I have actually lived in 2 of the cities currently on the list for 2010 of the most expensive cities in the world. One of them is in the top half of the list and the other is in the lower half. I’m not for sure that looking at this list is really helpful when deciding where to live internationally (if you get offered a job at an international school there, mind you). It seems like the salary and/or benefits are typically raised in accordance to the high cost of living in the city, but not always I suppose.
Housing allowance: the main factor at play?
Some schools on the list (Canadian International School Singapore, Shanghai Community International School, Hong Kong International School, Seoul International School, etc…) offer generous housing allowances; when the school pays for all of your rent (and sometimes even the utilities). However, I know other schools on the list (American School of Barcelona, Acs International Schools – Egham Campus, etc…) that don’t offer a housing allowance. Not having to pay for rent (which is sometimes 1/3 of your take home pay) plays an important factor in how expensive the city is for you. I was told by another friend who has worked at international schools for 4 years now that she plans to never pay for housing again! I guess once you get that benefit, it is hard to go back to paying for your own rent! There is always the money-saving option of having a roommate to help with high rent costs, but many teachers, as they get older, don’t want to consider that as an ideal option.
High-priced goods: paying 2-3 times what you would normally pay.
I know some teachers in the “most expensive cities in the world” sometimes think twice about paying 7 USD for a loaf of bread at a bakery geared towards the expat community. Surely, that is expensive. They would never do that if they lived in their home country. I can’t even think of a place that would sell a loaf of bread for that price in the United States. BUT, they actually have the money now in their budget to buy those types of things. For sure the stores know the secret; which is that many of the expats living there don’t have to pay for their housing and have extra money to pay high prices for things that remind them of home/western-type stuff. Especially when a new teacher first moves to a new city (when they don’t know exactly where to buy things yet and where the best prices are at different stores), there are always expats willing and able to pay high prices for western things.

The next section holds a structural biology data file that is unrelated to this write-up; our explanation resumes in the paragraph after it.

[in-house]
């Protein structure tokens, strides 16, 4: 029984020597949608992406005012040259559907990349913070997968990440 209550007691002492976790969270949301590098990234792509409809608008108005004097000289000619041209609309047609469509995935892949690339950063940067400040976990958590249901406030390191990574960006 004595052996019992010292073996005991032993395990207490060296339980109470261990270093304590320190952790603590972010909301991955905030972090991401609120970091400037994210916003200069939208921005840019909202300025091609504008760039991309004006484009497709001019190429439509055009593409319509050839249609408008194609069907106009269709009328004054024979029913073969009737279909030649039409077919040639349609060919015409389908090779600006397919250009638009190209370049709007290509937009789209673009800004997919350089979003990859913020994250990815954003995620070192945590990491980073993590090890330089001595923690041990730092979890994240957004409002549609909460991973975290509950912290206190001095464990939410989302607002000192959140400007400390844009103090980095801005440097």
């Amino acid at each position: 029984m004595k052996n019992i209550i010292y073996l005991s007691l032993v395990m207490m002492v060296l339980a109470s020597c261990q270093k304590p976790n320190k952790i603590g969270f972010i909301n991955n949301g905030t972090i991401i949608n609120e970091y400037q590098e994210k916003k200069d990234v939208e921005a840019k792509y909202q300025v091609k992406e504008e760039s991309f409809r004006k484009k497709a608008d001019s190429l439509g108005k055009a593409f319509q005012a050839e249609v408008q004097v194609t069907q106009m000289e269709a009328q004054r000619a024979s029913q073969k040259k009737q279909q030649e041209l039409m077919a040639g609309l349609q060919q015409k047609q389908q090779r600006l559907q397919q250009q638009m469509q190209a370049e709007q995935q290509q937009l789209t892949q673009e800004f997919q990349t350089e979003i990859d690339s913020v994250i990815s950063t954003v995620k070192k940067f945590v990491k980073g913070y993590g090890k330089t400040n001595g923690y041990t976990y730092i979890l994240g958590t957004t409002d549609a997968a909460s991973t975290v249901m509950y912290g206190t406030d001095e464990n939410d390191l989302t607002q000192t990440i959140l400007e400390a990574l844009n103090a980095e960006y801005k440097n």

There are always cheaper alternatives.
When you first move to a city, you don’t know where to get the good prices. Once you find those places and ask your colleagues where to go, then for sure you might think the city is much less expensive than you had originally thought. Especially if you are in a city that has a culture similar to the type of foods you like to eat. For example, if you want to buy Cranberry juice in the United States, it is going to be relatively cheap. However, cranberry juice is not a popular juice to drink in most other countries in the world, thus it is going to be much more expensive (if you are luckily to even find it). Buying the local version of the products you like will for sure be a cheaper alternative.